Friday, October 26, 2012

Mod Madness with MaddieMod

We're almost done with our PatternPatter interview series and I hope you have enjoyed seeing all the different patterns and perspectives as I have. Today I wanted to do something a little different. When I first started learning about vintage patterns the word Mod came up a lot. It sounded interesting so I thought why not go to the source of Modness! She even has her very own shop dedicated to Mod! Without further ado, meet Maddie Mod!

"Hi! I’m Maddie Mod, AKA Robin Flinchum, a full time homeschooling mom. When I was about 11 years old (in the mid 1970s), I spent one summer planning my days around the TV Guide and the scheduled reruns of That Girl

Anne Marie—was there ever anyone more stylish, more perky, good, kind and right? No one I ever saw. And those clothes! 

As a child, I didn’t even notice how absurd it was that a struggling actress not only lived alone in a good size apartment in New York City, but that she also had such an amazing wardrobe. But it was the fashion that carried the show, according to Marlo Thomas in a Special Features interview When That Girl was released on DVD (I confess, I own all five seasons). Thomas, who was the executive producer of the show, realized it was completely unrealistic, but she also knew that the clothes were part of what kept her young audience watching the show. So they dressed her in the very height of Mod Era fashion as created by icons such as Mary Quant, Rudi Gernreich, and other cutting edge designers.

Mod (Young Moderns) is one of those rather fluid terms that can be stretched to accommodate a broad range of styles, from the early Beatles and Beatnik straight lines and Go Go boots, to the fringed hippie styles and bell bottoms. As someone who loves almost everything people wore from the early 60s to the mid 70s, I wouldn’t want to try to define Mod, and certainly not to define it too narrowly. But in a nutshell I think of it as the angular rebellion against the hourglass bouffant styles of the 50s. It is certainly built on the A line, on short skirts, taking the eye almost as far away from the waistline as the 1950s took it in.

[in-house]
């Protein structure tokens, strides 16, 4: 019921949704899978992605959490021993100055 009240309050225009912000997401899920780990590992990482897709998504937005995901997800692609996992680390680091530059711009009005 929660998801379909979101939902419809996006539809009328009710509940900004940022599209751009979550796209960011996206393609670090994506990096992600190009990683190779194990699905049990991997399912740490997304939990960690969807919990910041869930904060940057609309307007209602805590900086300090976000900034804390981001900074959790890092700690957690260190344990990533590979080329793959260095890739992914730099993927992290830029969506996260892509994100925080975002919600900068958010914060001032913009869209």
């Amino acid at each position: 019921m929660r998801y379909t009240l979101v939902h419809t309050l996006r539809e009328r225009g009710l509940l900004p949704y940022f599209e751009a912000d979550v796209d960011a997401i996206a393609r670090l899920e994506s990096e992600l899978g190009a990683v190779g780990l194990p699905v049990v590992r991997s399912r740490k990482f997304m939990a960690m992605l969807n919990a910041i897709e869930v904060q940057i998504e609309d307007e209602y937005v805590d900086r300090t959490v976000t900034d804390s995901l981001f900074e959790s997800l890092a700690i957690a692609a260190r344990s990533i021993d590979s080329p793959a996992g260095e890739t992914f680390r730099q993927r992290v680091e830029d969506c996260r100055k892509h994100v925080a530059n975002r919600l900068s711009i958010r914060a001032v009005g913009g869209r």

And then Mod flows and morphs into something different as the hip huggers expand at the hemline into bell bottoms and beads and fringes are everywhere. By the fifth season of That Girl (1970), you can’t find Anne Marie without some kind of fringed something, Indian beadwork jewelry, crocheted belts. It’s a dramatic transition from the mini A lines and matching coats at the beginning of the show (and she loses those adorable bangs, too).

I opened Maddie Mod Patterns as a kind of homage to all of those styles. As my pattern collection grew, I realized those were the ones I loved best, probably because some of them held good memories for me. Some of my favorites include this by Rudi Gernreich 


And I love this bedspread dress: 

This is one of my very favorites:

for the Mod Era, and these fabulous accessory patterns from the Hippie Era. 

What do I wish would go away from the Mod Era? Well, nothing, really. It’s a time in history, a set of events, people, places, looks. Every element combined creates for me a memory that is valuable exactly as it is—dreadfully shapeless dresses, awful furry hats, these things are a joy to me because they belong to and help define the era as much as the styles I love.

But it’s true that you probably won’t find many shapeless dresses or ugly hat patterns in my shop—unless they have fabulous cover art!

When I started selling patterns, I was actually focused on miniature dolls. Human size patterns were sort of an accident I stumbled upon while searching for tiny patterns for my handmade fairy dolls. I came across these patterns and they reminded me of Anne Marie, of my mother, of my older sister in blue gingham bell bottoms. I don’t know what it is about patterns exactly, but once you get hooked, you’re done for! I have boxes and boxes of them now and I love them all, not just the Mod Era but every era! Luckily, I found my home planet at Pattern Patter, our Etsy pattern sellers team, where I discovered I am not the only one with this obsession. I LOVE my team and my teamies!

As for sewing human size clothes, I’m pretty much a novice but I have a stack of patterns waiting to make as my skill level advances. So far, my only advice is to start at the beginning, the very beginning, and take it one step (or stitch) at a time. 

Oh the liberating feeling of making your own clothes! You can wear whatever you want! Any era, any style, any fabric you can get your hands on you can wear it, make it in the colors that suit you, sew it to fit your figure. How wonderful is that?!?! I love the freedom in that. And there is tons of help and support on Etsy for beginning sewers, and lots of wonderful blogs such as this one for advice and inspiration. Any kind of pattern you want is available online now. It’s a great time to sew!

OOooh! Feeling Mod anyone? I LOVE that little blue dress! That white Simplicity looks so swishy and cool too. Which is your favorite? If you dear readers are itching to sew up some of these lovely styles please check out Robin's entire stock at Maddie ModThanks for take the time to give us a peek into the Mod world, Robin!